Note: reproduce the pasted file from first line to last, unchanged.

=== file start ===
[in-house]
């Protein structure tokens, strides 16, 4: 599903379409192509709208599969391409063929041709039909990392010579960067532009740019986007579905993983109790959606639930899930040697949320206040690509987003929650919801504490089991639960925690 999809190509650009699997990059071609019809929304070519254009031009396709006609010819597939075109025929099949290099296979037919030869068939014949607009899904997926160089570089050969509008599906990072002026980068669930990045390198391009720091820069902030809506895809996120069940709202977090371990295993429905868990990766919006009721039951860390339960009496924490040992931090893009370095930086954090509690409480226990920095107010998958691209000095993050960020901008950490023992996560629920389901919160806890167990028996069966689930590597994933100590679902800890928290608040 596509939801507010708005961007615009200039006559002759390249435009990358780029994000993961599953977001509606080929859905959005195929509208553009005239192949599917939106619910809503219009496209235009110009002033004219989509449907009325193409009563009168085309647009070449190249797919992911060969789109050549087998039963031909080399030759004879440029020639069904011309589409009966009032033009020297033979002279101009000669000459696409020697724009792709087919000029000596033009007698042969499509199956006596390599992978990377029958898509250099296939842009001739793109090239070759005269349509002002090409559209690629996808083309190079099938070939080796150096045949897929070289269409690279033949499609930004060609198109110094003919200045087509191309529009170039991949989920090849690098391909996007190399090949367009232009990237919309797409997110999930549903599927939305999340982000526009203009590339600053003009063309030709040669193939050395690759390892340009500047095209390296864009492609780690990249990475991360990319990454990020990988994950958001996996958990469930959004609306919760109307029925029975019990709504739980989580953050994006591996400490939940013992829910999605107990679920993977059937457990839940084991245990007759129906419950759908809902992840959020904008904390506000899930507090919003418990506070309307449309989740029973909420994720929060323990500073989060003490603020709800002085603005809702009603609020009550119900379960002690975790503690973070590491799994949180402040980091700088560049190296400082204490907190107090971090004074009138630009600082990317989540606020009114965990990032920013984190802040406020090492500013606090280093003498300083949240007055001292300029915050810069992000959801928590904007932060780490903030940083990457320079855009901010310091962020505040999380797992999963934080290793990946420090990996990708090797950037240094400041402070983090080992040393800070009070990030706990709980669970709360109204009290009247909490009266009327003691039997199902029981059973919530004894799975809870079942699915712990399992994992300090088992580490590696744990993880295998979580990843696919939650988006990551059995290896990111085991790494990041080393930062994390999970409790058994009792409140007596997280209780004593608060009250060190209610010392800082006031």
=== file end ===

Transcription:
[in-house]
């Protein structure tokens, strides 16, 4: 599903379409192509709208599969391409063929041709039909990392010579960067532009740019986007579905993983109790959606639930899930040697949320206040690509987003929650919801504490089991639960925690 999809190509650009699997990059071609019809929304070519254009031009396709006609010819597939075109025929099949290099296979037919030869068939014949607009899904997926160089570089050969509008599906990072002026980068669930990045390198391009720091820069902030809506895809996120069940709202977090371990295993429905868990990766919006009721039951860390339960009496924490040992931090893009370095930086954090509690409480226990920095107010998958691209000095993050960020901008950490023992996560629920389901919160806890167990028996069966689930590597994933100590679902800890928290608040 596509939801507010708005961007615009200039006559002759390249435009990358780029994000993961599953977001509606080929859905959005195929509208553009005239192949599917939106619910809503219009496209235009110009002033004219989509449907009325193409009563009168085309647009070449190249797919992911060969789109050549087998039963031909080399030759004879440029020639069904011309589409009966009032033009020297033979002279101009000669000459696409020697724009792709087919000029000596033009007698042969499509199956006596390599992978990377029958898509250099296939842009001739793109090239070759005269349509002002090409559209690629996808083309190079099938070939080796150096045949897929070289269409690279033949499609930004060609198109110094003919200045087509191309529009170039991949989920090849690098391909996007190399090949367009232009990237919309797409997110999930549903599927939305999340982000526009203009590339600053003009063309030709040669193939050395690759390892340009500047095209390296864009492609780690990249990475991360990319990454990020990988994950958001996996958990469930959004609306919760109307029925029975019990709504739980989580953050994006591996400490939940013992829910999605107990679920993977059937457990839940084991245990007759129906419950759908809902992840959020904008904390506000899930507090919003418990506070309307449309989740029973909420994720929060323990500073989060003490603020709800002085603005809702009603609020009550119900379960002690975790503690973070590491799994949180402040980091700088560049190296400082204490907190107090971090004074009138630009600082990317989540606020009114965990990032920013984190802040406020090492500013606090280093003498300083949240007055001292300029915050810069992000959801928590904007932060780490903030940083990457320079855009901010310091962020505040999380797992999963934080290793990946420090990996990708090797950037240094400041402070983090080992040393800070009070990030706990709980669970709360109204009290009247909490009266009327003691039997199902029981059973919530004894799975809870079942699915712990399992994992300090088992580490590696744990993880295998979580990843696919939650988006990551059995290896990111085991790494990041080393930062994390999970409790058994009792409140007596997280209780004593608060009250060190209610010392800082006031």